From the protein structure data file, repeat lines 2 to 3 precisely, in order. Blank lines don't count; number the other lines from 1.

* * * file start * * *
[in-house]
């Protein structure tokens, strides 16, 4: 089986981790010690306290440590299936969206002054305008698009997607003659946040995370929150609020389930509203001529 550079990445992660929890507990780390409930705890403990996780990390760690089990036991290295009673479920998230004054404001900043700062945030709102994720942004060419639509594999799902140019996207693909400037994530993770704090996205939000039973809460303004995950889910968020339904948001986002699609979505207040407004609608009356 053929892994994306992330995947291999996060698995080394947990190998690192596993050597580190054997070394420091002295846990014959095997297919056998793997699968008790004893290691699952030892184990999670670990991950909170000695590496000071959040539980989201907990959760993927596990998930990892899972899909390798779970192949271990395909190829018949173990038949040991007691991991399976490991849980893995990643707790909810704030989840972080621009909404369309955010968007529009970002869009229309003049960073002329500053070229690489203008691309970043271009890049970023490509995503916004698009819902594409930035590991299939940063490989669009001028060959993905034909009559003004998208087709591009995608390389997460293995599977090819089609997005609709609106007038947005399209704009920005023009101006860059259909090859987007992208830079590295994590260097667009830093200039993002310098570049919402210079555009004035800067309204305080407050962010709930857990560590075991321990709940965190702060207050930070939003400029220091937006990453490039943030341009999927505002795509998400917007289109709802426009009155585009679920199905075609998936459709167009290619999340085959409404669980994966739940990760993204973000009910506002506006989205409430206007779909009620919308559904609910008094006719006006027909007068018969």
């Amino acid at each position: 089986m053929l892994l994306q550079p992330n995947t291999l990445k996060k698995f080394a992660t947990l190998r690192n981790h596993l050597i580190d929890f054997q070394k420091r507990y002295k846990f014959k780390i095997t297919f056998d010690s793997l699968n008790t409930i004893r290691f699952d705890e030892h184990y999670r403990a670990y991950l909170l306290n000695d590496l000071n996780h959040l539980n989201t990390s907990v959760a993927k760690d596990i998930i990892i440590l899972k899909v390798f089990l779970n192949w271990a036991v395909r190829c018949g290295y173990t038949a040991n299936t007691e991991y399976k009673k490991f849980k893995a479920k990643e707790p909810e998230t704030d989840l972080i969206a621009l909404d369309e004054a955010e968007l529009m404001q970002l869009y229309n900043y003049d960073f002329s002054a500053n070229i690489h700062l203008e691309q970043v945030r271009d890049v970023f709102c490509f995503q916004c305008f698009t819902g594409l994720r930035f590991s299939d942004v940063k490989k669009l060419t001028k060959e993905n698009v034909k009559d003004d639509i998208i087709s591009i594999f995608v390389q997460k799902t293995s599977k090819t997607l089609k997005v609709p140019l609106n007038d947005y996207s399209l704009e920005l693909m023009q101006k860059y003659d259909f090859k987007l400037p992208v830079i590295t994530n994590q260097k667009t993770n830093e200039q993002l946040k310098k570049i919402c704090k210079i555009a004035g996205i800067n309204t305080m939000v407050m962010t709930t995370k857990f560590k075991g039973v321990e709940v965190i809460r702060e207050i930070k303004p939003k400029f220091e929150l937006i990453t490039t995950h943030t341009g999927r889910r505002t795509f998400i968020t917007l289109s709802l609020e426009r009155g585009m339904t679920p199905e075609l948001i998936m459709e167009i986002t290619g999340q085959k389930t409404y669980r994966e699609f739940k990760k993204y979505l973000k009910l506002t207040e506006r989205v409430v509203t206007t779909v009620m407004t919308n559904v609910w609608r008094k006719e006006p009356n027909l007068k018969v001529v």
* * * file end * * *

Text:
């Protein structure tokens, strides 16, 4: 089986981790010690306290440590299936969206002054305008698009997607003659946040995370929150609020389930509203001529 550079990445992660929890507990780390409930705890403990996780990390760690089990036991290295009673479920998230004054404001900043700062945030709102994720942004060419639509594999799902140019996207693909400037994530993770704090996205939000039973809460303004995950889910968020339904948001986002699609979505207040407004609608009356 053929892994994306992330995947291999996060698995080394947990190998690192596993050597580190054997070394420091002295846990014959095997297919056998793997699968008790004893290691699952030892184990999670670990991950909170000695590496000071959040539980989201907990959760993927596990998930990892899972899909390798779970192949271990395909190829018949173990038949040991007691991991399976490991849980893995990643707790909810704030989840972080621009909404369309955010968007529009970002869009229309003049960073002329500053070229690489203008691309970043271009890049970023490509995503916004698009819902594409930035590991299939940063490989669009001028060959993905034909009559003004998208087709591009995608390389997460293995599977090819089609997005609709609106007038947005399209704009920005023009101006860059259909090859987007992208830079590295994590260097667009830093200039993002310098570049919402210079555009004035800067309204305080407050962010709930857990560590075991321990709940965190702060207050930070939003400029220091937006990453490039943030341009999927505002795509998400917007289109709802426009009155585009679920199905075609998936459709167009290619999340085959409404669980994966739940990760993204973000009910506002506006989205409430206007779909009620919308559904609910008094006719006006027909007068018969």
């Amino acid at each position: 089986m053929l892994l994306q550079p992330n995947t291999l990445k996060k698995f080394a992660t947990l190998r690192n981790h596993l050597i580190d929890f054997q070394k420091r507990y002295k846990f014959k780390i095997t297919f056998d010690s793997l699968n008790t409930i004893r290691f699952d705890e030892h184990y999670r403990a670990y991950l909170l306290n000695d590496l000071n996780h959040l539980n989201t990390s907990v959760a993927k760690d596990i998930i990892i440590l899972k899909v390798f089990l779970n192949w271990a036991v395909r190829c018949g290295y173990t038949a040991n299936t007691e991991y399976k009673k490991f849980k893995a479920k990643e707790p909810e998230t704030d989840l972080i969206a621009l909404d369309e004054a955010e968007l529009m404001q970002l869009y229309n900043y003049d960073f002329s002054a500053n070229i690489h700062l203008e691309q970043v945030r271009d890049v970023f709102c490509f995503q916004c305008f698009t819902g594409l994720r930035f590991s299939d942004v940063k490989k669009l060419t001028k060959e993905n698009v034909k009559d003004d639509i998208i087709s591009i594999f995608v390389q997460k799902t293995s599977k090819t997607l089609k997005v609709p140019l609106n007038d947005y996207s399209l704009e920005l693909m023009q101006k860059y003659d259909f090859k987007l400037p992208v830079i590295t994530n994590q260097k667009t993770n830093e200039q993002l946040k310098k570049i919402c704090k210079i555009a004035g996205i800067n309204t305080m939000v407050m962010t709930t995370k857990f560590k075991g039973v321990e709940v965190i809460r702060e207050i930070k303004p939003k400029f220091e929150l937006i990453t490039t995950h943030t341009g999927r889910r505002t795509f998400i968020t917007l289109s709802l609020e426009r009155g585009m339904t679920p199905e075609l948001i998936m459709e167009i986002t290619g999340q085959k389930t409404y669980r994966e699609f739940k990760k993204y979505l973000k009910l506002t207040e506006r989205v409430v509203t206007t779909v009620m407004t919308n559904v609910w609608r008094k006719e006006p009356n027909l007068k018969v001529v």